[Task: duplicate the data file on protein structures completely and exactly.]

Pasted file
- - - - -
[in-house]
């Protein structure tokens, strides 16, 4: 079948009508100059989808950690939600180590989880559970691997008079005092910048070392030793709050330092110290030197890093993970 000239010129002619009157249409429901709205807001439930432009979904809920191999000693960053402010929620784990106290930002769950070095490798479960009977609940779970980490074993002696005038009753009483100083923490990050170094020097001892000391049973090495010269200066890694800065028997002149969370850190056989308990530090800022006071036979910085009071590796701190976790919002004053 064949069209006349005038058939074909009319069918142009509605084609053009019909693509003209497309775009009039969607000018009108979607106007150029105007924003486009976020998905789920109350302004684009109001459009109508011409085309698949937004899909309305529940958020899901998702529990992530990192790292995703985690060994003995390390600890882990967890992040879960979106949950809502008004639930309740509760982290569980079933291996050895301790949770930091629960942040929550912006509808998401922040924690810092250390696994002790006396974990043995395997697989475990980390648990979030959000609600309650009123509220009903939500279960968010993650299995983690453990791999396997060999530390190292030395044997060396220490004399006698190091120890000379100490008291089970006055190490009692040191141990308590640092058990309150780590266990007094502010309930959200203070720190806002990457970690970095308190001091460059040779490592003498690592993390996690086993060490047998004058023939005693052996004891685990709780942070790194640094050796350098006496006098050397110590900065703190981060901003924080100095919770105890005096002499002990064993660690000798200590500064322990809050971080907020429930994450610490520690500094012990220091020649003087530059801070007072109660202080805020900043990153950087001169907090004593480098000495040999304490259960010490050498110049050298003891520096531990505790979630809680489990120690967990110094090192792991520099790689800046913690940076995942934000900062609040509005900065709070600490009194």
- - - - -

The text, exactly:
[in-house]
């Protein structure tokens, strides 16, 4: 079948009508100059989808950690939600180590989880559970691997008079005092910048070392030793709050330092110290030197890093993970 000239010129002619009157249409429901709205807001439930432009979904809920191999000693960053402010929620784990106290930002769950070095490798479960009977609940779970980490074993002696005038009753009483100083923490990050170094020097001892000391049973090495010269200066890694800065028997002149969370850190056989308990530090800022006071036979910085009071590796701190976790919002004053 064949069209006349005038058939074909009319069918142009509605084609053009019909693509003209497309775009009039969607000018009108979607106007150029105007924003486009976020998905789920109350302004684009109001459009109508011409085309698949937004899909309305529940958020899901998702529990992530990192790292995703985690060994003995390390600890882990967890992040879960979106949950809502008004639930309740509760982290569980079933291996050895301790949770930091629960942040929550912006509808998401922040924690810092250390696994002790006396974990043995395997697989475990980390648990979030959000609600309650009123509220009903939500279960968010993650299995983690453990791999396997060999530390190292030395044997060396220490004399006698190091120890000379100490008291089970006055190490009692040191141990308590640092058990309150780590266990007094502010309930959200203070720190806002990457970690970095308190001091460059040779490592003498690592993390996690086993060490047998004058023939005693052996004891685990709780942070790194640094050796350098006496006098050397110590900065703190981060901003924080100095919770105890005096002499002990064993660690000798200590500064322990809050971080907020429930994450610490520690500094012990220091020649003087530059801070007072109660202080805020900043990153950087001169907090004593480098000495040999304490259960010490050498110049050298003891520096531990505790979630809680489990120690967990110094090192792991520099790689800046913690940076995942934000900062609040509005900065709070600490009194």